Meet Wael Toubaji

Written by Angélique Sanossian
Edited by Nicol Savinetti



DK cellphone: +4571846557


I got to know you better …

1378042_10201568662712677_366227076_nEver since I moved to Copenhagen, I have frequently met the acquaintance of Syrians. We all share some misplaced state of mind and each one of us is experiencing a separate set of traumas, sometimes we can understand each other by a look in the eyes. And many other times we don’t … I think often we don’t share the same values nor do we come from similar milieu back in our hometowns …

I always visualize getting to know a human as a gift wrapped in multiple layers … it’s not a common culture that you need to stereotype when you meet people form the same country. You have the culture of the family that each individual  represents, what he learned and the values he/she  been raised with and exposed to, the culture of their home, where and how they were shaped into the person they are today … there are layers and layers you need to unfold  and consider before labeling and boxing … allow me to make it clear here: Syrian civil society  is a remarkable patchwork

But no matter how large or narrow the gap is, you may find a niche group of artists you can relate to, where you can find some sort of common traumas in between you, obviously its related to the fact that  today’s world is about communities and not countries and borders … Wael is one of those who I can relate to … . I never actually had a lengthy conversation with him before this event; the event was dedicated to him and a space for him to present himself through his work.

What: Syrisk Kulturcafe – Mød Wael Toubaji  /// Syrian Cultural cafe – Meet Wael Toubaji
Where : LiteraturHaus, Møllegade 7, CPH Nørrebro
Who: The Syrian Cultural Institute in Denmark /// Det Syriske Kulturinstitut i Danmark
When: 16 October 2017

To start with I was stunned to be honest with the volume of Danes in the hall, normally an event organized by Syrians you may find Syrians applauding and encouraging a fellow Syrian, what grabbed my attention is the number of curious young Danes among the audience and it contributed nothing but joy and hope to my core.

Throughout the event, I was amazed with the amount of decent work he carries in his baggage. He presented himself through the timeline of his animation work and took the audience in a beautiful tour on a camel ride presenting the moment he started working, unfolding his passion until his latest work. I was thrilled how beautifully he grows into who he is now, hence i really felt the need to conduct this interview …

Please find below Wael’s honest, sincere answers which come straight form the heart.


Can you me tell about yourself in few words? What’s your passion in life, or in different words, what’s your story?

My name is Wael and I come from a small village called Al-Nabek in Syria – it is located on the highway between Homs and Damascus. I had a complete free childhood in the wild, I would say, and I am used to sleeping surrounded with the sound of barking dogs and wild animals.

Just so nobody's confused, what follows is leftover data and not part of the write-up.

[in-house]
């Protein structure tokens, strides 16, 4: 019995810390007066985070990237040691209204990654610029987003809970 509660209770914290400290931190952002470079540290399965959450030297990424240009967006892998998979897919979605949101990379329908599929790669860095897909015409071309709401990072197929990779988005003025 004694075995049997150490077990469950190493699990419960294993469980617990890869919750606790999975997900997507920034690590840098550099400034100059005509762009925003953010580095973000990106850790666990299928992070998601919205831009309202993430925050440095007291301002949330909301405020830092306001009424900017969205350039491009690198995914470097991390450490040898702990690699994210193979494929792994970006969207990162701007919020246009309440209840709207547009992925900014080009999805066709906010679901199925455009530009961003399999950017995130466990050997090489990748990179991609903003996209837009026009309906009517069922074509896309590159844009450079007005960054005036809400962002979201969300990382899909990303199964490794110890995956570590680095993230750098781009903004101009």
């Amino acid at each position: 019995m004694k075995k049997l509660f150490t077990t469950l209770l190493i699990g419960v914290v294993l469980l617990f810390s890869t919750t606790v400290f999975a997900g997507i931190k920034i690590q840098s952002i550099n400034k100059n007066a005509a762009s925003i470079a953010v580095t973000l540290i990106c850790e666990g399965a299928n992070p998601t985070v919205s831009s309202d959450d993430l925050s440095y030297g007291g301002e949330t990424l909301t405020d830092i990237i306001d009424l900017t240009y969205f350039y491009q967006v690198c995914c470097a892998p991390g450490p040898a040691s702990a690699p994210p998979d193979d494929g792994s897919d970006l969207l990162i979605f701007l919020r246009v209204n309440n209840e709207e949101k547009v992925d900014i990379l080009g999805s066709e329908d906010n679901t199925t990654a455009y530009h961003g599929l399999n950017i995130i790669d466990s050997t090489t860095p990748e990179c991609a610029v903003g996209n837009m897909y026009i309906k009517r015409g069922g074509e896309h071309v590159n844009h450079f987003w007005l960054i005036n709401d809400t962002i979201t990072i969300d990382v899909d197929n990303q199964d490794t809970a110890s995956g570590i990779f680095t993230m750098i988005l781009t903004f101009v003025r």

I studied fine arts in Damascus University, painting department – I had lot of passion for that. While I was studying I got introduced to  animation, and that’s where I found out my passion.

My animation skills are somehow self-taught. I got an internship in a production house called Tiger Production in Damascus for a year and a half, then moved around other companies, until the moment I decided to work on short films, my intention was to learn as much as I can from this technique. I remember  that I always wanted to study abroad, I wanted to know more about animation, and during my period working with many friends my intention was  always to develop myself by watching and trying to create, analyzing their work and try to do something similar. I used to work and collaborate with many diverse animators. We used to brainstorm and produce work together. Workshops was one of the other mediums I developed through.1-1ShadowsI started to work on Shadows which was the first official production which I was involved in with Hussam Hadad. It was  sponsored by the Ministry of Culture in Damascus in 2008 when it was the Arab Capital of Culture. Shadows got the chance to be screened in a cinema in Damascus and traveled and participated in many different festivals.

I recall very well two years after the production … I was involved in a  a conversation with a guy and he kept complimenting an animation movie made by a Syrian artist that he recently watched and kept pushing me to watched it , and when he described what was it about [and I realized it was mine] I was thrilled to hear that my work had such an impact.

In 2011 I moved to Istanbul as I didn’t want to join the Syrian Army a few month after the revolution started, then I  moved back and forth between Beirut and Istanbul until I end up in Copenhagen .